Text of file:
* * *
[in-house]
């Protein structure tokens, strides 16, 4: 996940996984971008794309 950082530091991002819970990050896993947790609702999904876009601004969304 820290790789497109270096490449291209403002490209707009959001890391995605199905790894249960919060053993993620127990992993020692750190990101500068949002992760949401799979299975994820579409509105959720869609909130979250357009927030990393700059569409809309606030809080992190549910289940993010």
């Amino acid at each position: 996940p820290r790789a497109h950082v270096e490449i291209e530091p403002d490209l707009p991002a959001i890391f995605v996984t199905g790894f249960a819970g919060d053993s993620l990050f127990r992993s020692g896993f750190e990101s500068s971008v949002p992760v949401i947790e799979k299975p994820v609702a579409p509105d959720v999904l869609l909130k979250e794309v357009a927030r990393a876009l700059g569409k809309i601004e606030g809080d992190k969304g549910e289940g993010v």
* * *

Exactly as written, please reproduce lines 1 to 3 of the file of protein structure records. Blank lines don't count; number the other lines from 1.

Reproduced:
[in-house]
């Protein structure tokens, strides 16, 4: 996940996984971008794309 950082530091991002819970990050896993947790609702999904876009601004969304 820290790789497109270096490449291209403002490209707009959001890391995605199905790894249960919060053993993620127990992993020692750190990101500068949002992760949401799979299975994820579409509105959720869609909130979250357009927030990393700059569409809309606030809080992190549910289940993010």
């Amino acid at each position: 996940p820290r790789a497109h950082v270096e490449i291209e530091p403002d490209l707009p991002a959001i890391f995605v996984t199905g790894f249960a819970g919060d053993s993620l990050f127990r992993s020692g896993f750190e990101s500068s971008v949002p992760v949401i947790e799979k299975p994820v609702a579409p509105d959720v999904l869609l909130k979250e794309v357009a927030r990393a876009l700059g569409k809309i601004e606030g809080d992190k969304g549910e289940g993010v």